Place, publisher, year, edition, pages
Linköping: Linköping University Electronic Press, 2017. 61 p.
Series
Linköping University Medical Dissertations, ISSN 0345-0082 ; 1593
Keyword
critical incident, Crohn’s disease, inflammatory bowel disease, knowledge need, life situation, perception of healthcare, quality of care, ulcerative colitis
National Category
Nursing
Identifiers
urn:nbn:se:liu:diva-142720 (URN)10.3384/diss.diva-142720 (DOI)9789176854358 (ISBN)
Public defence
2017-12-08, Berzeliussalen, Campus US, Linköping, 09:00 (English)
Opponent
Supervisors
Available from: 2017-11-01 Created: 2017-11-01 Last updated: 2017-11-01Bibliographically approved

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Pihl Lesnovska, KatarinaHollman Frisman, GunillaHjortswang, HenrikBörjeson, Sussanne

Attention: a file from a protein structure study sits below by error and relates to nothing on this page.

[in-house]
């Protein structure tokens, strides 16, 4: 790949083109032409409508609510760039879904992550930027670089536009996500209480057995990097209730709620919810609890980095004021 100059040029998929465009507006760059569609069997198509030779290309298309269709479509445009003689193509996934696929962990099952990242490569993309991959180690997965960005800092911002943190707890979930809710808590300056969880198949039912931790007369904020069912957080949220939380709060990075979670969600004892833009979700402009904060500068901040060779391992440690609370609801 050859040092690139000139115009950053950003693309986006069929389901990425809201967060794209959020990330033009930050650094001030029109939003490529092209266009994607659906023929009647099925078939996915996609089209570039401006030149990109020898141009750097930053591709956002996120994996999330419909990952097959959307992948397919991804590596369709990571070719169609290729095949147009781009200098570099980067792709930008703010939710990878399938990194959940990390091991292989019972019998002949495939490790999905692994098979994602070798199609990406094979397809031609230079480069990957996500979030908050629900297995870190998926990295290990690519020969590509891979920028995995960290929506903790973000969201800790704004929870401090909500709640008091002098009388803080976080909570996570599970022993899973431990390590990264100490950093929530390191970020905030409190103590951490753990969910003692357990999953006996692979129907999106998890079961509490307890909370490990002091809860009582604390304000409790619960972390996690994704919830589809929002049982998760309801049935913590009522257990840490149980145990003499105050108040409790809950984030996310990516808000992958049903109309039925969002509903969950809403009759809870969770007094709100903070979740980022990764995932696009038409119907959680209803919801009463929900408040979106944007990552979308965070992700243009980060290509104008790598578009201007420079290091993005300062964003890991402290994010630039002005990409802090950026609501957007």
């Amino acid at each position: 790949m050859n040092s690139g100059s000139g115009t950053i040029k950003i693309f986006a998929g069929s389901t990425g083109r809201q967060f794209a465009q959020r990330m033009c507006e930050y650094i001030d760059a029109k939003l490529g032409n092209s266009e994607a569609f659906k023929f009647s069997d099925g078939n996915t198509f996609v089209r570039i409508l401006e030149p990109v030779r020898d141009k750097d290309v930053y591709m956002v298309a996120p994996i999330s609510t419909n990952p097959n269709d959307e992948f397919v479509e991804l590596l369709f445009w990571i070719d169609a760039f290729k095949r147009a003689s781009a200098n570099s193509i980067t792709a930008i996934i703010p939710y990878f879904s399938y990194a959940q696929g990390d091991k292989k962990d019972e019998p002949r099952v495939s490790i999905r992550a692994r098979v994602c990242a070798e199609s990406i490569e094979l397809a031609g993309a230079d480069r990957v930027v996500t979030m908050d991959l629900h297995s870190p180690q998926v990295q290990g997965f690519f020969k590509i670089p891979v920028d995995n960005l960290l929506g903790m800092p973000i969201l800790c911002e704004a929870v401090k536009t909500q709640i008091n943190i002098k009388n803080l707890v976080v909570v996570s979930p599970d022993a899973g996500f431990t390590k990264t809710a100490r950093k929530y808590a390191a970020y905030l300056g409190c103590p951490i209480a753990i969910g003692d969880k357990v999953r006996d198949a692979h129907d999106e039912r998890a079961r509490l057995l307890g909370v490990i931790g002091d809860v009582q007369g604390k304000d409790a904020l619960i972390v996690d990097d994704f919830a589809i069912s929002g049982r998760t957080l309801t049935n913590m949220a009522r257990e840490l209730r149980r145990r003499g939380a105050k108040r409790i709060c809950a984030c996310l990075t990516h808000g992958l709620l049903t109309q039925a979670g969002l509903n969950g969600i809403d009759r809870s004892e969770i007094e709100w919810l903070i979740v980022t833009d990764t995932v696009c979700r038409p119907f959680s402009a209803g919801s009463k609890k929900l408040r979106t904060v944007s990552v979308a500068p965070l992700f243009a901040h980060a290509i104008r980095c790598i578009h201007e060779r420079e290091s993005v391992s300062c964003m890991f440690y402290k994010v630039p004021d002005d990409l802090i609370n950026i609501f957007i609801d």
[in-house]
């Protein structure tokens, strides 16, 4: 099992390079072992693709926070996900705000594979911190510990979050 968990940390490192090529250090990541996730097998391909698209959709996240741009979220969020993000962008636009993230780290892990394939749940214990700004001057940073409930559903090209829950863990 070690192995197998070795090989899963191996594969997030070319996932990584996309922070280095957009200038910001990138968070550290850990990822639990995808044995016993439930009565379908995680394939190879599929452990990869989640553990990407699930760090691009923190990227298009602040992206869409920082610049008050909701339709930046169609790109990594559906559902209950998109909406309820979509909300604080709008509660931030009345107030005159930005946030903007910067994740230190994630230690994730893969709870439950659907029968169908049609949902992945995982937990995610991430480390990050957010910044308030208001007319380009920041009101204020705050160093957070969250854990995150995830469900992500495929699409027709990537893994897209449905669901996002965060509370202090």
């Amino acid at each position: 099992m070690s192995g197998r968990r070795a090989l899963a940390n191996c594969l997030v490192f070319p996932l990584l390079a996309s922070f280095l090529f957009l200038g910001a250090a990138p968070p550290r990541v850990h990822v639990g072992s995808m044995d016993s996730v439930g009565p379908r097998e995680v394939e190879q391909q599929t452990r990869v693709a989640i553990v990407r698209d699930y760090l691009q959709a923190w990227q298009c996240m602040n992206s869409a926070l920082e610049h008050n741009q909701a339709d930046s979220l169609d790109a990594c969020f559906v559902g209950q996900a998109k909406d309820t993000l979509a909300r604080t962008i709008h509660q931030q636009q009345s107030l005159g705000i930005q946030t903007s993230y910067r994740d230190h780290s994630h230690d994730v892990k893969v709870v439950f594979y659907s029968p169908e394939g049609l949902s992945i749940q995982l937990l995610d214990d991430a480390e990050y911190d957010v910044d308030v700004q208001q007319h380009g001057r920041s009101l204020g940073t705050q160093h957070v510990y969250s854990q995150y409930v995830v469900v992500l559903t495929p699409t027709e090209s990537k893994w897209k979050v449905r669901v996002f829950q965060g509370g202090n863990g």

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Pihl Lesnovska, KatarinaHollman Frisman, GunillaHjortswang, HenrikBörjeson, Sussanne
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Faculty of Medicine and Health SciencesDepartment of GastroentorologyDivision of Nursing ScienceDepartment of Anaesthesiology and Intensive Care in NorrköpingDivision of Neuro and Inflammation ScienceDepartment of Oncology